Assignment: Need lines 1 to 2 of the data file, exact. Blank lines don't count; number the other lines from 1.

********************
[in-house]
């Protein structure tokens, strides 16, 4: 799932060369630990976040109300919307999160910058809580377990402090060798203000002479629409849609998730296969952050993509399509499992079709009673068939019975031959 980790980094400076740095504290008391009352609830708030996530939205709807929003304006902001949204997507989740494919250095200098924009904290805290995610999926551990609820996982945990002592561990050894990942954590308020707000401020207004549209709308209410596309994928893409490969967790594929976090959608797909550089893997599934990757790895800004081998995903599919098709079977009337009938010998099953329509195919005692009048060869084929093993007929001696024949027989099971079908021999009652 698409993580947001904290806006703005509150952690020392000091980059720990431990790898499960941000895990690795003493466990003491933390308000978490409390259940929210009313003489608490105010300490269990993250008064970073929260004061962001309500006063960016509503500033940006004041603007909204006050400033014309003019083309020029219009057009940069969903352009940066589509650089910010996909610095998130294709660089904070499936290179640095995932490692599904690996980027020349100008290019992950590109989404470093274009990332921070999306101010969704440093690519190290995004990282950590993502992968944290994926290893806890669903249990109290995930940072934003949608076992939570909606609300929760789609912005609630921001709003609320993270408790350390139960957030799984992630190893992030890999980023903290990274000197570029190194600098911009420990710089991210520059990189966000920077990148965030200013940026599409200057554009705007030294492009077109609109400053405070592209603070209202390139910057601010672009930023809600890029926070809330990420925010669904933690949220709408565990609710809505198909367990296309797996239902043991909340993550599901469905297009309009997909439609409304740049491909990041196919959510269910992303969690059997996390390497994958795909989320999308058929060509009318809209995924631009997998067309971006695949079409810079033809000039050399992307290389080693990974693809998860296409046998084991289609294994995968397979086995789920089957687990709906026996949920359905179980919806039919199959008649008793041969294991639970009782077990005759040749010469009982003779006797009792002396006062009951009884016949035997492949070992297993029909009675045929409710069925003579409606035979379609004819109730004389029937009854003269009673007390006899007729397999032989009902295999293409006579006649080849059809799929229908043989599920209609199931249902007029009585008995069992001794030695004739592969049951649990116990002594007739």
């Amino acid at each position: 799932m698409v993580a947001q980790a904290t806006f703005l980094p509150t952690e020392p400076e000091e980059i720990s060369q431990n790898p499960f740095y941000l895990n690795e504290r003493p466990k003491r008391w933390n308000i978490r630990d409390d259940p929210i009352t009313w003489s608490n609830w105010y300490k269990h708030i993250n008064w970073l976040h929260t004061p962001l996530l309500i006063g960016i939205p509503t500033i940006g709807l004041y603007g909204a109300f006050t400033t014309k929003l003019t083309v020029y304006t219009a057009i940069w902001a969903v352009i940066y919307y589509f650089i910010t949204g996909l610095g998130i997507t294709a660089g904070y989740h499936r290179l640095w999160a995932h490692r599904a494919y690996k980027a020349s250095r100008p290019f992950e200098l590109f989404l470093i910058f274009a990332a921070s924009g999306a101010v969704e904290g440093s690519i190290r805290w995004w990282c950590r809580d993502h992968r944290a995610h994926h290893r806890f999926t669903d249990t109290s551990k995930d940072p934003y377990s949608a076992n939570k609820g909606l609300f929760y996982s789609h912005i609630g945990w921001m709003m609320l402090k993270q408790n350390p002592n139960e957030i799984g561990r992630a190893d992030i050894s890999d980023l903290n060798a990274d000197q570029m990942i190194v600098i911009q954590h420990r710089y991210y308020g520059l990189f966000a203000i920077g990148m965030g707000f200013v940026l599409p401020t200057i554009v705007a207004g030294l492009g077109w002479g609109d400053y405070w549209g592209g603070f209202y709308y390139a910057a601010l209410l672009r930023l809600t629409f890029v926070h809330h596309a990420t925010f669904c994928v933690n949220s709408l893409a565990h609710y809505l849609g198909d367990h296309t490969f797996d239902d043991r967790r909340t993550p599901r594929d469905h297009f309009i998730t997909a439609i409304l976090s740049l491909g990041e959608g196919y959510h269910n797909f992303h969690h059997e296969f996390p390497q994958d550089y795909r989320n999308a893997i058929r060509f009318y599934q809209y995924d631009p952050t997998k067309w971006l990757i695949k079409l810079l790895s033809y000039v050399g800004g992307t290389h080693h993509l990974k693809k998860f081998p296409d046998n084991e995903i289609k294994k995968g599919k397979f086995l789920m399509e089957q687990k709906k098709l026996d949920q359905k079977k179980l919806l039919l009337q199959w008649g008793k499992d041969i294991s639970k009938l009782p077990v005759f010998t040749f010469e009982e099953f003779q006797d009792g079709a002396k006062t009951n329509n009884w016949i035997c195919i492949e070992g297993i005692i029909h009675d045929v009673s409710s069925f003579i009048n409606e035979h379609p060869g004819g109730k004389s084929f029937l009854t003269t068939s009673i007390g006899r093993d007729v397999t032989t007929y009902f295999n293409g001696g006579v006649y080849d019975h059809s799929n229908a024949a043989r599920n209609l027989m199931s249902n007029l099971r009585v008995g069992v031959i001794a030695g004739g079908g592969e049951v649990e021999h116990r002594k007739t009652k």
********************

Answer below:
[in-house]
């Protein structure tokens, strides 16, 4: 799932060369630990976040109300919307999160910058809580377990402090060798203000002479629409849609998730296969952050993509399509499992079709009673068939019975031959 980790980094400076740095504290008391009352609830708030996530939205709807929003304006902001949204997507989740494919250095200098924009904290805290995610999926551990609820996982945990002592561990050894990942954590308020707000401020207004549209709308209410596309994928893409490969967790594929976090959608797909550089893997599934990757790895800004081998995903599919098709079977009337009938010998099953329509195919005692009048060869084929093993007929001696024949027989099971079908021999009652 698409993580947001904290806006703005509150952690020392000091980059720990431990790898499960941000895990690795003493466990003491933390308000978490409390259940929210009313003489608490105010300490269990993250008064970073929260004061962001309500006063960016509503500033940006004041603007909204006050400033014309003019083309020029219009057009940069969903352009940066589509650089910010996909610095998130294709660089904070499936290179640095995932490692599904690996980027020349100008290019992950590109989404470093274009990332921070999306101010969704440093690519190290995004990282950590993502992968944290994926290893806890669903249990109290995930940072934003949608076992939570909606609300929760789609912005609630921001709003609320993270408790350390139960957030799984992630190893992030890999980023903290990274000197570029190194600098911009420990710089991210520059990189966000920077990148965030200013940026599409200057554009705007030294492009077109609109400053405070592209603070209202390139910057601010672009930023809600890029926070809330990420925010669904933690949220709408565990609710809505198909367990296309797996239902043991909340993550599901469905297009309009997909439609409304740049491909990041196919959510269910992303969690059997996390390497994958795909989320999308058929060509009318809209995924631009997998067309971006695949079409810079033809000039050399992307290389080693990974693809998860296409046998084991289609294994995968397979086995789920089957687990709906026996949920359905179980919806039919199959008649008793041969294991639970009782077990005759040749010469009982003779006797009792002396006062009951009884016949035997492949070992297993029909009675045929409710069925003579409606035979379609004819109730004389029937009854003269009673007390006899007729397999032989009902295999293409006579006649080849059809799929229908043989599920209609199931249902007029009585008995069992001794030695004739592969049951649990116990002594007739």